We moved out west for the lure of snow, adventure, and opportunity. Although we used a Jeep to venture across the great plains and Rocky mountains instead of a Conestoga waggon, we felt the thrill of going into the great unknown. In pursuit of maintaining this grander, we sought out an adventurous way to find a Christmas tree. Considering the astronomical prices of these trees inside the city, I perused the Internet (as I’m sure the first Western settlers did) in hopes of finding a great location outside of the city where we could chop down the tree ourselves. What I found was profoundly better! We were able to purchase a ticket that would allow us to chop down a tree in the Snoqualmie-Mt. Baker National forest. For only $10 (and an additional $10 for a saw), we were about to impart on a truly magical adventure.
Yesterday was the chosen day–the day where we would conquer the great Western woods and triumph with a breath-taking Christmas tree. Well, it turned out to be a little less glorious than that.
It poured. I mean torrential downpours. We were hoping it would be snowing as we climbed into higher elevations; but much to Ryan’s great dismay, it was raining in the mountains too (Please pray for Ryan as he’s sinking into a deep snow-less depression). We drove on down this dirt, winding road where the trees seemed to stand as tall my aspirations of finding a that perfect Christmas tree. We eventually parked and began to climb a bank in the ridiculous and taunting rain. We were quickly drenched, but we pressed on. This is when we began to despise Christmas in the west…
The trees were terrible! They were so thin–both in their trunk and in their branches. Why in the world was the National Forest so anorexic?! Ryan slipped at one point and sunk into the ground about 4 feet. That’s when we realized that we were not walking on ground at all, but actually on old dead trees. We climbed on and cut a tree down. It was ugly to say the least… but it was getting darker and the rain was washing away our Christmas spirit.
We strapped that tree to the roof and began our descent. As soon as we began to drive, the more attractive trees began to appear. They were taunting us. I told Ryan I wanted a better tree. He called me Martha Stewart. I reminded him that he started our adventure by notifying me that he did NOT want a Charlie Brown Christmas tree. We stopped. There it was. Our tree. We quickly and discreetly removed the other tree from our roof. Ryan propped it up so the tree could at least pretend to live on; but just as he began to prepare to cut our beloved tree down, it struck back. Like a Wild West shoot out, the tree prickled Ryan ’till he recanted his desire for the tree. Even the trees are untamable in the west.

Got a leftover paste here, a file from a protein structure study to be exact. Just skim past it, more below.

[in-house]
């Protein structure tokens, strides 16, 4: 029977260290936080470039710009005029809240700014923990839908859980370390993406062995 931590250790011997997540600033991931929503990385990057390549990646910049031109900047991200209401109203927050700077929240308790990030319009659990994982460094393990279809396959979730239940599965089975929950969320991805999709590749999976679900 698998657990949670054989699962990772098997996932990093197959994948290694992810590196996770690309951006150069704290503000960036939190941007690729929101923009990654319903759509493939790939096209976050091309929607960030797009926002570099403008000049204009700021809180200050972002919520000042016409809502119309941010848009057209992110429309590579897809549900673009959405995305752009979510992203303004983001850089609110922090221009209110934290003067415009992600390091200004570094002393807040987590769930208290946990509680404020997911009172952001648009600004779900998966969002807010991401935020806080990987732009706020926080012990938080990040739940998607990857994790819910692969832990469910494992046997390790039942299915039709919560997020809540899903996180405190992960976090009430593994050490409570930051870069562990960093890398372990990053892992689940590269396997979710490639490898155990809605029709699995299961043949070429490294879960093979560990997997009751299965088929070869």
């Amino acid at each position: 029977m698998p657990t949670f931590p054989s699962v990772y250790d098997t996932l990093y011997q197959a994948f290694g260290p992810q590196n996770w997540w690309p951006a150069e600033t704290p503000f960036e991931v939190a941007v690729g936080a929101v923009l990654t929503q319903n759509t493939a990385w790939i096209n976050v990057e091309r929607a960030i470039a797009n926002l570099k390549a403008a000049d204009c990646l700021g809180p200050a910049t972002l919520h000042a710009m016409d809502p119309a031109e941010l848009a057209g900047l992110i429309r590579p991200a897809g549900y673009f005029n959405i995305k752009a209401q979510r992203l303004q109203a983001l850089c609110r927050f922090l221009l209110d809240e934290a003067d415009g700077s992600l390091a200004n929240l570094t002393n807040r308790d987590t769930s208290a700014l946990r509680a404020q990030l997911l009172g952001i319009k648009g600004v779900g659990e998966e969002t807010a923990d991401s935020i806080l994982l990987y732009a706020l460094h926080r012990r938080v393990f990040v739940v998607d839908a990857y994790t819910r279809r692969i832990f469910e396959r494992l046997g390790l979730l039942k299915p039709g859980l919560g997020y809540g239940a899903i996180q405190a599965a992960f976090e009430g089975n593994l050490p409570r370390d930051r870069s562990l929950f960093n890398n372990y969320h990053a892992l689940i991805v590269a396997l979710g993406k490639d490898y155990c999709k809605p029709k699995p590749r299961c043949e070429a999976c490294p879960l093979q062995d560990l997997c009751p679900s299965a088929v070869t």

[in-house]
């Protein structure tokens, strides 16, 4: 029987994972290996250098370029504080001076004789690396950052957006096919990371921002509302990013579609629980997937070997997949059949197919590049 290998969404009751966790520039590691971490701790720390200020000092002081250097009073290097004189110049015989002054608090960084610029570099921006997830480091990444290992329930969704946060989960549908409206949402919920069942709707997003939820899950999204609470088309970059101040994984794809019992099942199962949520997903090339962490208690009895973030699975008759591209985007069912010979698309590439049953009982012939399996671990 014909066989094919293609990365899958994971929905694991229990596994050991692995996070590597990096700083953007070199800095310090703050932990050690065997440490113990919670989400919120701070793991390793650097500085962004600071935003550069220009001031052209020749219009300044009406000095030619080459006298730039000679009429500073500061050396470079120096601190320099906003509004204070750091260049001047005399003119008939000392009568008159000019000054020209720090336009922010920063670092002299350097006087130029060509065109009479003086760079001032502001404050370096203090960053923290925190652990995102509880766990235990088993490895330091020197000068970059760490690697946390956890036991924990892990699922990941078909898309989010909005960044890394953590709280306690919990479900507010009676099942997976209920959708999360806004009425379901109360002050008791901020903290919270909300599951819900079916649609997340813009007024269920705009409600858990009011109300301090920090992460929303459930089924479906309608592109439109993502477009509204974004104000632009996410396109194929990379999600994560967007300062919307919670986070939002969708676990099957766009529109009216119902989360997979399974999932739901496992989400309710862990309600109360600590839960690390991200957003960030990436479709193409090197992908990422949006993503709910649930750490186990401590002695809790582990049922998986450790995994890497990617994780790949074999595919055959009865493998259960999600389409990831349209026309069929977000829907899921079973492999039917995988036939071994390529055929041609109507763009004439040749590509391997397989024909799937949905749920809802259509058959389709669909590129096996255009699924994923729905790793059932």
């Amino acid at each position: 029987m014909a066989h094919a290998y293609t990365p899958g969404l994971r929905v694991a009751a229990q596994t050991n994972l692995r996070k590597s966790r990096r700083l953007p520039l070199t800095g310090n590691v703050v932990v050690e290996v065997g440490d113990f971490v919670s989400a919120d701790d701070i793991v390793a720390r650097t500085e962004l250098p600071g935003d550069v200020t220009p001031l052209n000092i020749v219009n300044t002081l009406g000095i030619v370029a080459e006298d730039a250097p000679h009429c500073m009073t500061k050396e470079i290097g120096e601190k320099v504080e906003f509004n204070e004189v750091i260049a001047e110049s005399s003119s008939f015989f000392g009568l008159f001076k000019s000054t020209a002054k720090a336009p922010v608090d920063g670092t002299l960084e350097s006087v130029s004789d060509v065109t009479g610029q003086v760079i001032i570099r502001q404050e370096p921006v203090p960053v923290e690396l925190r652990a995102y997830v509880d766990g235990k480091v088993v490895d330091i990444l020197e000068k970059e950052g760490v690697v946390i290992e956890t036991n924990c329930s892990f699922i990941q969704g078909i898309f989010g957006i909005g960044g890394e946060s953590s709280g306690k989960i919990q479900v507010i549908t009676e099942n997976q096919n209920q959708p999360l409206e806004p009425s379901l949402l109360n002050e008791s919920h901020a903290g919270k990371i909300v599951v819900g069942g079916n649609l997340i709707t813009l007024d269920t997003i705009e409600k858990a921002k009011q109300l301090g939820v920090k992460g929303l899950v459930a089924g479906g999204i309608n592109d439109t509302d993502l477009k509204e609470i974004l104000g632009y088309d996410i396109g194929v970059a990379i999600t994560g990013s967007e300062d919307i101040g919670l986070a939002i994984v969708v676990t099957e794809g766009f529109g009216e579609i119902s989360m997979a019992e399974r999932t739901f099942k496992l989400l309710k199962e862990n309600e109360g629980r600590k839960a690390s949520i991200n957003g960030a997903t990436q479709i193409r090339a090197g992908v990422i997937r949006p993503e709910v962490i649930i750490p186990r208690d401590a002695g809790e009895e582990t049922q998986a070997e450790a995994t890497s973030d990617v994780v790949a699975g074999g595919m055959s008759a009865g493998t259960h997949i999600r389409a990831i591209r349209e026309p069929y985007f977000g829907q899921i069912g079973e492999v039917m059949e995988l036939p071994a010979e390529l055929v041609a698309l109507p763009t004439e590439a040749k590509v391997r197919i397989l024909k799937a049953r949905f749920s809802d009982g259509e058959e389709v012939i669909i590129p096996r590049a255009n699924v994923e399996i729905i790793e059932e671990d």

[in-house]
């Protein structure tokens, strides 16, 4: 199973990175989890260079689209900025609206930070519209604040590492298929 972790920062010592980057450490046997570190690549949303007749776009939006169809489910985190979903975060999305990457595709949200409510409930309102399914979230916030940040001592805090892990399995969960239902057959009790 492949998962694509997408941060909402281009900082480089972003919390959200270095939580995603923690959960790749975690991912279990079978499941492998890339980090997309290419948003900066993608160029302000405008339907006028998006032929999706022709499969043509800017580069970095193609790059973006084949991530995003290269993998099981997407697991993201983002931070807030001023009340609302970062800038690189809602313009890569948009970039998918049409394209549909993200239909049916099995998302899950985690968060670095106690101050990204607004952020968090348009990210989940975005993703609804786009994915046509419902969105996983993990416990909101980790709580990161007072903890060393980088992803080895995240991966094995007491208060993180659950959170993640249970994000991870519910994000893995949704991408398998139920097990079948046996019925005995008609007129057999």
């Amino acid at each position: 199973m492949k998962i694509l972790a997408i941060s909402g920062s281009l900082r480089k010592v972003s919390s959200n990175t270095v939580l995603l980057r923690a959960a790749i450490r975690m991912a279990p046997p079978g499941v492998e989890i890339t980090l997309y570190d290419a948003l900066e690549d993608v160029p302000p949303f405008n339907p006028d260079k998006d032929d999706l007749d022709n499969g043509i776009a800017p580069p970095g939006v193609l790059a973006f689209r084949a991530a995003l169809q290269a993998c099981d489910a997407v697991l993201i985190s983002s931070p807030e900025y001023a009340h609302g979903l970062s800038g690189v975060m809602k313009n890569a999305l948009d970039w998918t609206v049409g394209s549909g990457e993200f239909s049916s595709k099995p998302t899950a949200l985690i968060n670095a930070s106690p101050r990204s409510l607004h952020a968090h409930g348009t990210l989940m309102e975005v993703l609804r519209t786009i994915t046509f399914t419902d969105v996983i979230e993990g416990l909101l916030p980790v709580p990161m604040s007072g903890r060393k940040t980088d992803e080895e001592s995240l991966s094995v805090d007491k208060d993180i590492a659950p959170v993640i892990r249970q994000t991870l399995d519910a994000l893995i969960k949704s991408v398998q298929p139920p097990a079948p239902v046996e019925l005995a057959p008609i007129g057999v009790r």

We looked around for another tree to love. We found another anorexic tree, but at least this one seemed to have good shape. We prefer the pear-shaped tree, of course.
Onto our roof it went, and on we drove. Until… we drove past this vehicle with an incredible tree. It was perfect. It was already claimed, but we could go where they went. We, too, could triumph over these woods. We found another tree, only to discover it was really two trees. We looked some more. I was literally running around… racing against the setting sun. We finally found one, right next to the highway. We made the discrete exchange once again, and drove on home.
One would think that in distant Seattle, the woods could no longer retaliate against us. Unfortunately, this would be poor thinking. Ants. It’s so warm here in December that there are ants infesting our Christmas tree. It’s sitting in our garage as we speak. We’re hoping they’ll die soon. Maybe our tree will let us celebrate Christmas someday.
Oh, what a day.
I’ll write an update later. My lunch break has ended. Also, photos to follow!